Posted by Mishaka on .
The slope of the line normal to the graph of 4 sin x + 9 cos y = 9 at the point (pi, 0) is:
Derivative: 4cosx  9siny(dy/dx) = 0
(dy/dx) = (4cosx) / (9siny)
(dy/dx) = (4) / 0
Normal line = 1 / (4/0)
Does this mean that the slope of the normal line is undefined, or did I do my calculations incorrectly???

Calculus (Normal Line, please check my work) 
Damon,
Looks to me like the slope is vertical at (pi,0)
Therefore the normal is horizontal
dy/dx of normal = 0 
Calculus (Normal Line, please check my work) 
Steve,
One branch of the graph is an oval, and at (pi,0) does indeed have a vertical tangent. So, the normal line has zero slope.
Line is just y=0
go by wolfram dot com and ask it to graph your equation. You'll see you were right. 
Calculus (Normal Line, please check my work) 
Mishaka,
For the tangent line at (pi, 0), I find that the slope is 4/0, which is undefined. So, wouldn't this make the slope of the normal line undefined as well??? Did I miss something?

Calculus (Normal Line, please check my work) 
Steve,
even better, have wolfram plot
z = 4*sin(x) + 9*cos(y)
and check "show contour lines"
One of those contour lines will be at z=9, and will look show why your graph looks the way it does. 
Calculus (Normal Line, please check my work) 
Damon,
Yes, you are missing something. A vertical line has undefined (infinite) slope.
However the normal to that vertical line is simply a line with zero slope, a horizontal line. 
Calculus (Normal Line, please check my work) 
Damon,
Graph it to see as Steve suggested.
By the way Steve, did you see the message from Bob Pursley? 
Calculus (Normal Line, please check my work) 
Mishaka,
Using strictly the derivative (because wolfram isn't working for me), how can you prove that the slope of the normal line is 0?

Calculus (Normal Line, please check my work) 
Damon,
1/oo
is very very small :) 
Calculus (Normal Line, please check my work) 
Mishaka,
Where did you get infinity? Using differentiation, I found that:
dy/dx = (4cosx) / (9(siny))
When I put (pi, 0) into this equation, the denominator is 0, making the slope of the tangent line undefined. And since the slope of the normal line is 1/(slope of the tangent line), the normal line's slope would also be undefined. Is this is wrong, could you please show me stepbystep (using derivatives, please), how you came to your answer?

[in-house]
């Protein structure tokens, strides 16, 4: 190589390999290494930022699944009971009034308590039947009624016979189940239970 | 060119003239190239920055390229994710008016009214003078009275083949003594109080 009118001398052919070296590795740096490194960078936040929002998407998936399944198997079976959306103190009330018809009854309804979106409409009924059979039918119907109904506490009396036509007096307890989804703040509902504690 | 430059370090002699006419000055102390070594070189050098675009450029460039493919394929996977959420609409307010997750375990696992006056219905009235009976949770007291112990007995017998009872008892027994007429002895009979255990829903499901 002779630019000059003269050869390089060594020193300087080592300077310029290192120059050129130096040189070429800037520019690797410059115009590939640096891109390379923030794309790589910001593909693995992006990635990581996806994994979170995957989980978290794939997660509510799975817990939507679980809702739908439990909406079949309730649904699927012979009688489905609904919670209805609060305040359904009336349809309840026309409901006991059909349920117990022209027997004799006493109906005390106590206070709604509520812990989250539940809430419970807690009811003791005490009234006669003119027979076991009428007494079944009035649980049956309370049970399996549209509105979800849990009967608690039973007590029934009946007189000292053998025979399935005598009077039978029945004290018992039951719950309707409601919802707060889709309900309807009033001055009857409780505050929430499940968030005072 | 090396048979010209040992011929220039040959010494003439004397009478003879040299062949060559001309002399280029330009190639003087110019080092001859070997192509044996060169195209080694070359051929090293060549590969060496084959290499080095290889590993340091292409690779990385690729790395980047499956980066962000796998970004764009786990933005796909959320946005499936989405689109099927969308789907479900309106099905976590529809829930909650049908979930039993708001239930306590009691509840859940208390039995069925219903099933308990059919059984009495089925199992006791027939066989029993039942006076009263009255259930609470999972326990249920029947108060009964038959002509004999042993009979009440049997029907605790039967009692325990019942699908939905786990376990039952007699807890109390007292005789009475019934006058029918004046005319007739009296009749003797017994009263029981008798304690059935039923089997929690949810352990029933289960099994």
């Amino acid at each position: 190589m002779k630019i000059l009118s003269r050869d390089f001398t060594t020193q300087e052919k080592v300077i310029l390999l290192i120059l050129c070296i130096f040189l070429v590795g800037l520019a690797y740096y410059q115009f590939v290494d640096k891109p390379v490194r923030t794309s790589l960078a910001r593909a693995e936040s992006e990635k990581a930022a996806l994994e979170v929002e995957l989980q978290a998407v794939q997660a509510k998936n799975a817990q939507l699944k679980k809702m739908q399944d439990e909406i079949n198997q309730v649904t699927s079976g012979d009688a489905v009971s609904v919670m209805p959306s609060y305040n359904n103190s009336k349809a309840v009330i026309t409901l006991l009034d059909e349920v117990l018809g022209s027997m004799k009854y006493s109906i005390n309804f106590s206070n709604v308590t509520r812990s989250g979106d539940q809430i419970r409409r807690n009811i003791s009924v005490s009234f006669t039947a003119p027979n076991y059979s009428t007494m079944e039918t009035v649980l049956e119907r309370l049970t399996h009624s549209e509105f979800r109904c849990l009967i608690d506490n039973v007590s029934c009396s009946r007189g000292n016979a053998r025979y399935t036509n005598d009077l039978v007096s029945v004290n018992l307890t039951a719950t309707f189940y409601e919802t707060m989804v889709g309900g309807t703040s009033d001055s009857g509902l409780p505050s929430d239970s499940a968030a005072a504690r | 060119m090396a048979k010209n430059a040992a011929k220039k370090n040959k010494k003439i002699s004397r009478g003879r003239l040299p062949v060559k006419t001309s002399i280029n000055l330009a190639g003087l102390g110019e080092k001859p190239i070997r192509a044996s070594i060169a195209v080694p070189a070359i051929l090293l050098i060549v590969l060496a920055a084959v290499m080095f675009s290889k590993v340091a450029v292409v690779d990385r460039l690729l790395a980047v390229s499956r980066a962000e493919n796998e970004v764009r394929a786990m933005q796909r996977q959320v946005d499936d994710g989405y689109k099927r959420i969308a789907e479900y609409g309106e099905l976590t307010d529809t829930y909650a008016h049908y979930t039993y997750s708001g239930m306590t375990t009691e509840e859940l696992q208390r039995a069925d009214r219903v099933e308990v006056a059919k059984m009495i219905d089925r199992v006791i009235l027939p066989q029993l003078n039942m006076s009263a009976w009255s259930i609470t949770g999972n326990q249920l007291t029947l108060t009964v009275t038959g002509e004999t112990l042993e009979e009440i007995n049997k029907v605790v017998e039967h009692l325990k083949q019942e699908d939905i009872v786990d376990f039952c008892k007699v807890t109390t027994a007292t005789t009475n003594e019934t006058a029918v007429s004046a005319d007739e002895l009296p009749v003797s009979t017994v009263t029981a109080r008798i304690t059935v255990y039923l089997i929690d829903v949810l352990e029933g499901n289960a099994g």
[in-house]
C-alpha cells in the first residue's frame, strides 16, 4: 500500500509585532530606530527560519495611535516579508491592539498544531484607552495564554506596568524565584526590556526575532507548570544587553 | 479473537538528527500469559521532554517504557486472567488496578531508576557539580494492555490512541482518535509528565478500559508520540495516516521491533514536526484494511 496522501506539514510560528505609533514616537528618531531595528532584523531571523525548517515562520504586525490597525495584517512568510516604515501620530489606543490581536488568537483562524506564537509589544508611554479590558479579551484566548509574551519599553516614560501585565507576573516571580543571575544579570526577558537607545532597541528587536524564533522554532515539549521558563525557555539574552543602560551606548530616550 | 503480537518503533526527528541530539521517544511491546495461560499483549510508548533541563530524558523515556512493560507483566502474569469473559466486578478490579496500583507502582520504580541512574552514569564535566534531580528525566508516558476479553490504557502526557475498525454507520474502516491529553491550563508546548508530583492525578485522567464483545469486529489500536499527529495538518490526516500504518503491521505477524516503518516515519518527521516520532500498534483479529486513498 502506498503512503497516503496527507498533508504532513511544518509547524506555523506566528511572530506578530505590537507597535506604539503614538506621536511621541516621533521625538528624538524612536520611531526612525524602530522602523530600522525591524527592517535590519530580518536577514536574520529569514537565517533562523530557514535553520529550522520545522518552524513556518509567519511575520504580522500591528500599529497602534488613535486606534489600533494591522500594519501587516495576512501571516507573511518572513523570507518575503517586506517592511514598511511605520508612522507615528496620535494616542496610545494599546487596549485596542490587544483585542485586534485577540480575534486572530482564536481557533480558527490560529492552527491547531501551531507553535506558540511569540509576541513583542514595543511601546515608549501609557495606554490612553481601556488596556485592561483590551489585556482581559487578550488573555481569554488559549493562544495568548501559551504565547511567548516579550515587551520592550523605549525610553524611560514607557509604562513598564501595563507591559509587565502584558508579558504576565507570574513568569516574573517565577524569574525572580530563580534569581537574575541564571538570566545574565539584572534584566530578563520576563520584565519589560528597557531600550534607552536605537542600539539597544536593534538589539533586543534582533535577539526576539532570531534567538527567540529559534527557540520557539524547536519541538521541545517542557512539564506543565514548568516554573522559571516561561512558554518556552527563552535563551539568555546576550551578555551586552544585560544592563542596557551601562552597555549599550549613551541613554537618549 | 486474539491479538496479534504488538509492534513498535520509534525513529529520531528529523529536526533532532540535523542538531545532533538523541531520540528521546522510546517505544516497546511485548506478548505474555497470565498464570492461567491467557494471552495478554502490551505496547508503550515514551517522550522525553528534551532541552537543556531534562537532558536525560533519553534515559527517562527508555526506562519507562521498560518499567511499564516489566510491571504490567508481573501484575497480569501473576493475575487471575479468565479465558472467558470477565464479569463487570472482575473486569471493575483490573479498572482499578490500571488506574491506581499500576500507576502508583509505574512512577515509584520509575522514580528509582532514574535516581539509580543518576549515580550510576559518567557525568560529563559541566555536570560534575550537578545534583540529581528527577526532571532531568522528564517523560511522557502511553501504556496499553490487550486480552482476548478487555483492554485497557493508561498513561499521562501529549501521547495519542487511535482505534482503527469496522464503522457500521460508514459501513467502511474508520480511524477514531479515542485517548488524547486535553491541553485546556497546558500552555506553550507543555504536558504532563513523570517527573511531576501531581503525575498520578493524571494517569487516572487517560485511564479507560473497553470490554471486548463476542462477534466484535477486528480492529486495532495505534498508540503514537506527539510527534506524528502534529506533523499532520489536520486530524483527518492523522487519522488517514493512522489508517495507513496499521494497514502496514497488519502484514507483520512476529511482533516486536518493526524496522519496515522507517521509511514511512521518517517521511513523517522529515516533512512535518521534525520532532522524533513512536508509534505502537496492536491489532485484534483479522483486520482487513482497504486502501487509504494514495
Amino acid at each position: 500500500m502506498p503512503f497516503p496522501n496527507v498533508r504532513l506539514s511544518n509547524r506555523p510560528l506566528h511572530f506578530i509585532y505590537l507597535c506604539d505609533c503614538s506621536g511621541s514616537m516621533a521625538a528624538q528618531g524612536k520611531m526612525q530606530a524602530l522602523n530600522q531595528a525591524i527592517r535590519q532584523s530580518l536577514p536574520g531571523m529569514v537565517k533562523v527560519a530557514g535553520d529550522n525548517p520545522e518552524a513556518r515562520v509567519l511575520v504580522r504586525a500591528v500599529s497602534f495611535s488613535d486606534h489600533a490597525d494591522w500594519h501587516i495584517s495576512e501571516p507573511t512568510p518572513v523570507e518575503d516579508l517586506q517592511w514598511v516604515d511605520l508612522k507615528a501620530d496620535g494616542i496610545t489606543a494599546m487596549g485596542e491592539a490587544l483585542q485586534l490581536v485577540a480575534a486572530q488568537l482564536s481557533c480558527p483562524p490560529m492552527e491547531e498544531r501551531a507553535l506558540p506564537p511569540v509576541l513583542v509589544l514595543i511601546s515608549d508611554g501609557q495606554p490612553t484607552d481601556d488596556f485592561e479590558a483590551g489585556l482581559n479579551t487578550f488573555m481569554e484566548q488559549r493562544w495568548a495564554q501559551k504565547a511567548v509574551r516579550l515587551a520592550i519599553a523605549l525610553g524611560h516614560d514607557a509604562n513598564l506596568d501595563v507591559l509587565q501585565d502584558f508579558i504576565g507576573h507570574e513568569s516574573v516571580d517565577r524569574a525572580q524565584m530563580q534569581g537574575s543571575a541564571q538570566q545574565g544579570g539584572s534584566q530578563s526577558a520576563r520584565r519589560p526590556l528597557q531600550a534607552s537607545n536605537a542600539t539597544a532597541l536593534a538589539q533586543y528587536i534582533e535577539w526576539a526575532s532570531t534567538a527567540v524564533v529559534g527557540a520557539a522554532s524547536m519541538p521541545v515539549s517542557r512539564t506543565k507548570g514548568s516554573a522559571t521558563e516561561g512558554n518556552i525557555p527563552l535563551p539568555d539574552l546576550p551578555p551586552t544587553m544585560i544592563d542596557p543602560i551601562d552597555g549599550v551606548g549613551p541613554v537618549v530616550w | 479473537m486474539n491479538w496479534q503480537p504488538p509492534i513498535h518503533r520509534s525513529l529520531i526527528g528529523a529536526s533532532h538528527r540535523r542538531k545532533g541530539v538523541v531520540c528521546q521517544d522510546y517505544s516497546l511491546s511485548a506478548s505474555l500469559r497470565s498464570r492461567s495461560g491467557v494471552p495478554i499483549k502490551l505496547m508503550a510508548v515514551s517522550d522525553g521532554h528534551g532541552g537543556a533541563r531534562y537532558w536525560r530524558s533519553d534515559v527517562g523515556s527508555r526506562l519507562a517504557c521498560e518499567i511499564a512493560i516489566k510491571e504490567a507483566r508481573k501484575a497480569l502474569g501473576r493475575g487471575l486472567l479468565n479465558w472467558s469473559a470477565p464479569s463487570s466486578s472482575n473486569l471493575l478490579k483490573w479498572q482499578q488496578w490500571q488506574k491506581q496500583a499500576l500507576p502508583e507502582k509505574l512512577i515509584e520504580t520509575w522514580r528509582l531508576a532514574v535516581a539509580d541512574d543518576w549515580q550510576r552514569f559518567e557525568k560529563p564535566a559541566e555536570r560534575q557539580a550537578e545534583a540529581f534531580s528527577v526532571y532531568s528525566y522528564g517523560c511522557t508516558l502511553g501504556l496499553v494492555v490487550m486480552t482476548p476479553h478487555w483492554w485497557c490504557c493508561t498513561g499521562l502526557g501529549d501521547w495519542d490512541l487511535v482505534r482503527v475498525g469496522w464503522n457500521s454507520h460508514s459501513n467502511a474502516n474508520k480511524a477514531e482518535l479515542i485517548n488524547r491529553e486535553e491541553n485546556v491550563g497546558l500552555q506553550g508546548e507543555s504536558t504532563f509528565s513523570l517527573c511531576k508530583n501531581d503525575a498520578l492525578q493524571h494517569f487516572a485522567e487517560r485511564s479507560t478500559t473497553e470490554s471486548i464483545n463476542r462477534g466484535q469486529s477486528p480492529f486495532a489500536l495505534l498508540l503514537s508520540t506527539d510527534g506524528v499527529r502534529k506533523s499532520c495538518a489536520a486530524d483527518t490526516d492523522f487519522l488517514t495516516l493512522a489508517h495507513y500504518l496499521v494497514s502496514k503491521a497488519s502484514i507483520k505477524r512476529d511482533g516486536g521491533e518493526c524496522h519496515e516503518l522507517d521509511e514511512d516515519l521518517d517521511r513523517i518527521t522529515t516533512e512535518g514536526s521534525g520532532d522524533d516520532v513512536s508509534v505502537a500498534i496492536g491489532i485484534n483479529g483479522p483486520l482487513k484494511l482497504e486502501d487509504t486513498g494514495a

Calculus (Normal Line, please check my work) 
Damon,
Undefined means very large magnitude, like infinite.
1/1 = 1
1/.1 = 10
1/.01 = 100
.
.
.
1/10^6 = 1,000,000
1/10^10 = 10,000,000,000
etc
as the denominator goes to zero, the term goes to infinity 
Calculus (Normal Line, please check my work) 
Damon,
If dy/dx is very very large
then 1/(dy/dx) is very very small 
Calculus (Normal Line, please check my work) 
Mishaka,
I apologize if I seem like I don't understand what you are trying to explain, but you have really confused me on what I thought was a more simple problem. I would really appreciate it if you could check my original answer using differentiation, instead, as this is the method I used to begin with.

Calculus (Normal Line, please check my work) 
Damon,
I did.
You correctly found that the slope of the function was undefined or infinitely large at the desired point.
You failed to make the connection that "undefined" means "huge". 1/zero is undefined and is the limit of 1/a very small number which is huge.
If the slope of the function is huge, the slope of the normal is tiny.
if m = 1/zero
then m' = 1/m = zero/1 = 0 
Calculus (Normal Line, please check my work) 
Mishaka,
I think I may be understanding what you are saying. So, to put this in very simple turns, rather than assuming that 1 / (4/0) was just undefined, I should have taken it out farther; for example, dividing by a fraction is the same as multiplying by its reciprocal, which would be this:
1 x (0/4) = 1 x 0 = 0
This better simplifies the answer for me and explains why the slope of the normal line is zero. Thanks! 
Calculus (Normal Line, please check my work) 
Damon,
Sure, that is a perfectly good way to look at it.